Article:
Democrats can then neutralize Trump’s “No Collusion” lie by juxtaposing it against Mueller’s report. He made no such a finding. In fact, he didn’t even consider “collusion” because, as a legal concept, the term relates only to antitrust law. 

The format of alternating questioning periods between Democratic and Republican committee members provides Trump’s congressional allies with an opportunity to intersperse distractions. Look for them to pull out shiny objects relating to the origins of the Russia investigation, FISA warrants, text messages between Peter Strzok and Lisa Page, and alleged political bias by members of Mueller’s team. None of that affects the evidence that Mueller, a lifelong Republican, found or the conclusions that he reported. But that’s all the GOP has, so they will go with it.

Look For Competing Narratives: Obstruction

The Judiciary Committee’s main narrative should include a series of questions that encourage Mueller to explain why obstruction matters to federal investigators, as he did in his May 29, 2019 press appearance

“When a subject of an investigation obstructs that investigation or lies to investigators, it strikes at the core of their government’s effort to find the truth and hold wrongdoers accountable.”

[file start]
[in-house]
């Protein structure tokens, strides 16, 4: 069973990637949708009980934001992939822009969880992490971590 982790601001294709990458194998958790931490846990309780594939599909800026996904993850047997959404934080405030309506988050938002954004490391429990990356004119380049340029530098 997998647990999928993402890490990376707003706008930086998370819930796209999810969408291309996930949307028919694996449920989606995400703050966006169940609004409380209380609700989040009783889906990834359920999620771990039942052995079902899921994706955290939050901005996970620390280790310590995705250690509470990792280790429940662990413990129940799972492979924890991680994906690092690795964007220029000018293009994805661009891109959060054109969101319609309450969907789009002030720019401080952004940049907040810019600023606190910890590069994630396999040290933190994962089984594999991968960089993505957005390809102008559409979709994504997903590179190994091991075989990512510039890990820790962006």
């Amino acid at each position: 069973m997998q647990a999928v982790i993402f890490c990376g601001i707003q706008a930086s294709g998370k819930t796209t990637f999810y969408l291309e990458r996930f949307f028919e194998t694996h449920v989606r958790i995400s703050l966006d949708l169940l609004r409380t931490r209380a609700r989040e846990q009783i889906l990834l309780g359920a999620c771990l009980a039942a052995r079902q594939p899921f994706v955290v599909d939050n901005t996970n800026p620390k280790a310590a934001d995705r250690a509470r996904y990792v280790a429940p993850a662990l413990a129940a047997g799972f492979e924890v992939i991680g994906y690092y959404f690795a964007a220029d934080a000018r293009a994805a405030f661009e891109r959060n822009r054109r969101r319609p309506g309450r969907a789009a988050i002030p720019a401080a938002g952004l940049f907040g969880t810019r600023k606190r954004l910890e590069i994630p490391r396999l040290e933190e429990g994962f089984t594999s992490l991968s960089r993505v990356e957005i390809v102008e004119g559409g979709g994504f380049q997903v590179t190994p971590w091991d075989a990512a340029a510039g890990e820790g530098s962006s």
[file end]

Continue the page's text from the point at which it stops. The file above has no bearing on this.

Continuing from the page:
Committee members should then ask Mueller these questions: 

Must an attempt to obstruct justice succeed to be illegal? Mueller’s report already says no. He can read that passage aloud. [Vol. II, pp. 11-12]

Does obstruction require an underlying crime that the perpetrator is trying to obstruct? Again, Mueller’s report already says no. He can read that too. [Vol. II, p. 157]

Did Mueller find attempts to obstruct the government’s effort to find the truth in connection with Russian election interference? His report already provides the answer, and the Democrats apparently plan to focus on this sample:

  • Trump’s direction to the former White House counsel Don McGahn to fire Mueller and then publicly lie about it;
  • Trump’s request that Corey Lewandowski, his former campaign chief, ask Attorney General Jeff Sessions to reassert control of the investigation and limit its scope; and